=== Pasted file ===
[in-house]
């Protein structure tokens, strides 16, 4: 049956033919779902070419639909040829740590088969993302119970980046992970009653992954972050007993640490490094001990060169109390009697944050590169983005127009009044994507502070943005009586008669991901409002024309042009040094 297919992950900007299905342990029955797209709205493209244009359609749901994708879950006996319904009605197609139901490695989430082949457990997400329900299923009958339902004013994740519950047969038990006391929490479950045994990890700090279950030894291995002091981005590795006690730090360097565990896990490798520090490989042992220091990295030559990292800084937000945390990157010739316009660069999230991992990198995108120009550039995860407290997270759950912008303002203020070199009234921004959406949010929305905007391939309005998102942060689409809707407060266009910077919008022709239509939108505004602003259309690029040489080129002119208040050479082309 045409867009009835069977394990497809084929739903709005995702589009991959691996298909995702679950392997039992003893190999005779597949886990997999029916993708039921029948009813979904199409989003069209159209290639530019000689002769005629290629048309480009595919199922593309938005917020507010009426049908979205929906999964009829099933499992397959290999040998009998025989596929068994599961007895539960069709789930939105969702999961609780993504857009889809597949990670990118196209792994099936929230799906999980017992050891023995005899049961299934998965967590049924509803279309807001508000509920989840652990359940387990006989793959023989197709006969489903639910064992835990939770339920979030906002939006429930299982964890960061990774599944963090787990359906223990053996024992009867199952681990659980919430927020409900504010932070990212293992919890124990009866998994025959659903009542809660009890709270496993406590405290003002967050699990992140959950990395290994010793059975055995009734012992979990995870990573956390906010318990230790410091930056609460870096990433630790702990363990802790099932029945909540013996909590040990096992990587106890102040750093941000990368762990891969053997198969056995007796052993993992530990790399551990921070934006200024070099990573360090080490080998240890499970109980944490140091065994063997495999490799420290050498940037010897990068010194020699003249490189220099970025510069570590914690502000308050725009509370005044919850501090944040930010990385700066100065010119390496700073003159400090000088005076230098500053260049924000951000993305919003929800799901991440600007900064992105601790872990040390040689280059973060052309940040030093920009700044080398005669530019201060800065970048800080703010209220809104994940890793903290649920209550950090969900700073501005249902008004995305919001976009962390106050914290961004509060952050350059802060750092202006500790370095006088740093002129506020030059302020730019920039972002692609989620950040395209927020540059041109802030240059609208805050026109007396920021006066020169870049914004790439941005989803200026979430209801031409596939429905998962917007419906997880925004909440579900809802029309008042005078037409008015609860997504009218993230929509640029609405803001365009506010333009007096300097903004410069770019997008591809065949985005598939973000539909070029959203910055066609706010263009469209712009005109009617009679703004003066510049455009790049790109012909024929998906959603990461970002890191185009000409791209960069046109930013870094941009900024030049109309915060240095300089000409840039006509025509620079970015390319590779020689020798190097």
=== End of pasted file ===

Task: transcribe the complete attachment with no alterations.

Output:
[in-house]
């Protein structure tokens, strides 16, 4: 049956033919779902070419639909040829740590088969993302119970980046992970009653992954972050007993640490490094001990060169109390009697944050590169983005127009009044994507502070943005009586008669991901409002024309042009040094 297919992950900007299905342990029955797209709205493209244009359609749901994708879950006996319904009605197609139901490695989430082949457990997400329900299923009958339902004013994740519950047969038990006391929490479950045994990890700090279950030894291995002091981005590795006690730090360097565990896990490798520090490989042992220091990295030559990292800084937000945390990157010739316009660069999230991992990198995108120009550039995860407290997270759950912008303002203020070199009234921004959406949010929305905007391939309005998102942060689409809707407060266009910077919008022709239509939108505004602003259309690029040489080129002119208040050479082309 045409867009009835069977394990497809084929739903709005995702589009991959691996298909995702679950392997039992003893190999005779597949886990997999029916993708039921029948009813979904199409989003069209159209290639530019000689002769005629290629048309480009595919199922593309938005917020507010009426049908979205929906999964009829099933499992397959290999040998009998025989596929068994599961007895539960069709789930939105969702999961609780993504857009889809597949990670990118196209792994099936929230799906999980017992050891023995005899049961299934998965967590049924509803279309807001508000509920989840652990359940387990006989793959023989197709006969489903639910064992835990939770339920979030906002939006429930299982964890960061990774599944963090787990359906223990053996024992009867199952681990659980919430927020409900504010932070990212293992919890124990009866998994025959659903009542809660009890709270496993406590405290003002967050699990992140959950990395290994010793059975055995009734012992979990995870990573956390906010318990230790410091930056609460870096990433630790702990363990802790099932029945909540013996909590040990096992990587106890102040750093941000990368762990891969053997198969056995007796052993993992530990790399551990921070934006200024070099990573360090080490080998240890499970109980944490140091065994063997495999490799420290050498940037010897990068010194020699003249490189220099970025510069570590914690502000308050725009509370005044919850501090944040930010990385700066100065010119390496700073003159400090000088005076230098500053260049924000951000993305919003929800799901991440600007900064992105601790872990040390040689280059973060052309940040030093920009700044080398005669530019201060800065970048800080703010209220809104994940890793903290649920209550950090969900700073501005249902008004995305919001976009962390106050914290961004509060952050350059802060750092202006500790370095006088740093002129506020030059302020730019920039972002692609989620950040395209927020540059041109802030240059609208805050026109007396920021006066020169870049914004790439941005989803200026979430209801031409596939429905998962917007419906997880925004909440579900809802029309008042005078037409008015609860997504009218993230929509640029609405803001365009506010333009007096300097903004410069770019997008591809065949985005598939973000539909070029959203910055066609706010263009469209712009005109009617009679703004003066510049455009790049790109012909024929998906959603990461970002890191185009000409791209960069046109930013870094941009900024030049109309915060240095300089000409840039006509025509620079970015390319590779020689020798190097």